1777, back-formation from adulation.
adulation (n.) Look up adulation at Dictionary.com
late 14c., "insincere praise," from Old French adulacion, from Latin adulationem (nominative adulatio) "a fawning; flattery, cringing courtesy," noun of action from past participle stem of aduliari "to flatter," from ad- "to" (see ad-) + ulos "tail," from PIE *ul- "the tail" (source also of Sanskrit valah "tail," Lithuanian valai "horsehair of the tail"). The original notion is "to wag the tail" like a fawning dog (compare Greek sainein "to wag the tail," also "to flatter;" see also wheedle).
adult (n.) Look up adult at Dictionary.com
"adult person," 1650s, from adult (adj.).
adult (adj.) Look up adult at Dictionary.com
1530s (but not common until mid-17c.), from Latin adultus "grown up, mature, adult, ripe," past participle of adolescere "grow up, mature" (see adolescent). As a euphemism for "pornographic," it dates to 1958 and does no honor to the word. In the old British film-rating system, A indicated "suitable for exhibit to adult audiences," and thus implicitly unsuitable for children (1914).
adulterate (v.) Look up adulterate at Dictionary.com
1530s, back-formation from adulteration, or else from Latin adulteratus, past participle of adulterare "to falsify, corrupt," also "to commit adultery." Earlier verb was adulter (late 14c.). Related: Adulterated; adulterating.
adulteration (n.) Look up adulteration at Dictionary.com
c. 1500, from Latin adulterationem (nominative adulteratio), noun of action from past participle stem of adulterare "corrupt, falsify; debauch; commit adultery," from ad- "to" (see ad-) + alterare "to alter" (see alter).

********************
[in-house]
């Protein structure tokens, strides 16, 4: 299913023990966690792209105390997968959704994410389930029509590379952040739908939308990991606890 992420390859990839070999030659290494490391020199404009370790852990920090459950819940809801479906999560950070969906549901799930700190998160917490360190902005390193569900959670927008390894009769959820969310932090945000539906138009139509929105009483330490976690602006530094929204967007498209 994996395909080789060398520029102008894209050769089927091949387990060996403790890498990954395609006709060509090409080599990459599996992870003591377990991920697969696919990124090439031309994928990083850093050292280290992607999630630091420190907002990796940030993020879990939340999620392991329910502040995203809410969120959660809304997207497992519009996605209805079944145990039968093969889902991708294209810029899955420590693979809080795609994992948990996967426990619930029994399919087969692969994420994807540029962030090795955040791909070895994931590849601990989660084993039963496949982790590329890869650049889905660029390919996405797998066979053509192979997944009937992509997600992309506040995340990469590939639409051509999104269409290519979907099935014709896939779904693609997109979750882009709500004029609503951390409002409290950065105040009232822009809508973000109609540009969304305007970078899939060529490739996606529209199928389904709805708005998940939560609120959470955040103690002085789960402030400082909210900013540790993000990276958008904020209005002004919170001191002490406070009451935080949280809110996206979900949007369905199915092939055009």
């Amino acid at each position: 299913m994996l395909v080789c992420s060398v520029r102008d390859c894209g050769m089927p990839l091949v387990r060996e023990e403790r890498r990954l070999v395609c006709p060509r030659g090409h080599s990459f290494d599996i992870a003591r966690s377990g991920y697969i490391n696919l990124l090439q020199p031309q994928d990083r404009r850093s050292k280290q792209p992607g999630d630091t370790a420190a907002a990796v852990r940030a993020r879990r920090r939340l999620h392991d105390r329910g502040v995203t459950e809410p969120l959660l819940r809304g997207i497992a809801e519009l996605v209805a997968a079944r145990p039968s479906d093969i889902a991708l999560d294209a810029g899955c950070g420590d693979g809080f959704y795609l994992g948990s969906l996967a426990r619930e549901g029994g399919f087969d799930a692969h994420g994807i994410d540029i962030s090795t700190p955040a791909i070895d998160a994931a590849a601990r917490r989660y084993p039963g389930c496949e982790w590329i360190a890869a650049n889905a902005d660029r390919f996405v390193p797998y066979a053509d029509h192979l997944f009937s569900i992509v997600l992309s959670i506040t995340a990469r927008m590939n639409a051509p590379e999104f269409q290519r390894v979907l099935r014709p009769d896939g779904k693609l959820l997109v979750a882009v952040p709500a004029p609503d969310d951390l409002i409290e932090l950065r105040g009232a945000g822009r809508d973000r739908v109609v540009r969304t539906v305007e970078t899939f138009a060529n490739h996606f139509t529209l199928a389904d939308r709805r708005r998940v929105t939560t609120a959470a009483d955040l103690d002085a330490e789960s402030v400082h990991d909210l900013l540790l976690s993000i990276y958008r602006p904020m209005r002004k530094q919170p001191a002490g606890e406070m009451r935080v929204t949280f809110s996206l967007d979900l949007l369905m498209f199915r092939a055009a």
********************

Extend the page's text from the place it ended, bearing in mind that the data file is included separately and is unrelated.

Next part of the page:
adulterer (n.) Look up adulterer at Dictionary.com
early 15c., earlier avouter (c. 1300), avoutrer (late 14c.), agent noun from obsolete verb adulter "commit adultery; adulterate" (late 14c.), from Latin adulterare "to corrupt" (see adulteration).
adulteress (n.) Look up adulteress at Dictionary.com
late 14c., avoutresse, agent noun in fem. form from obsolete verb adulter (see adulterer).
adulterous (adj.) Look up adulterous at Dictionary.com
c. 1400, avoutrious "addicted to adultery," from obsolete verb adulter (see adulterer) + -ous.
adultery (n.) Look up adultery at Dictionary.com
"voluntary violation of the marriage bed," c. 1300, avoutrie, from Old French avouterie (12c.), noun of condition from avoutre, from Latin adulterare "to corrupt" (see adulteration). Modern spelling, with the re-inserted -d-, is from early 15c. (see ad-).

In Middle English, also "sex between husband and wife for recreational purposes; idolatry, perversion, heresy." Classified as single adultery (with an unmarried person) and double adultery (with a married person). Old English word was æwbryce "breach of law(ful marriage)" (compare German Ehebruch). Adultery Dune in Arizona corresponds to Navajo sei adilehe "adultery sand," where illicit lovers met privately.
adulthood (n.) Look up adulthood at Dictionary.com
1850, from adult + -hood.
adumbrate (v.) Look up adumbrate at Dictionary.com
"to outline, to sketch," 1580s, from Latin adumbratus "sketched, shadowed in outline," past participle of adumbrare "to represent (a thing) in outline" (see adumbration). Meaning "to overshadow" is 1660s. Related: Adumbrated; adumbrating.
adumbration (n.) Look up adumbration at Dictionary.com
1530s, from Latin adumbrationem (nominative adumbratio) "a sketch in shadow, sketch, outline," noun of action from past participle stem of adumbrare "to cast a shadow, overshadow, represent (a thing) in outline," from ad- "to" (see ad-) + umbrare "to cast in shadow," from PIE *andho- "blind, dark" (see umbrage).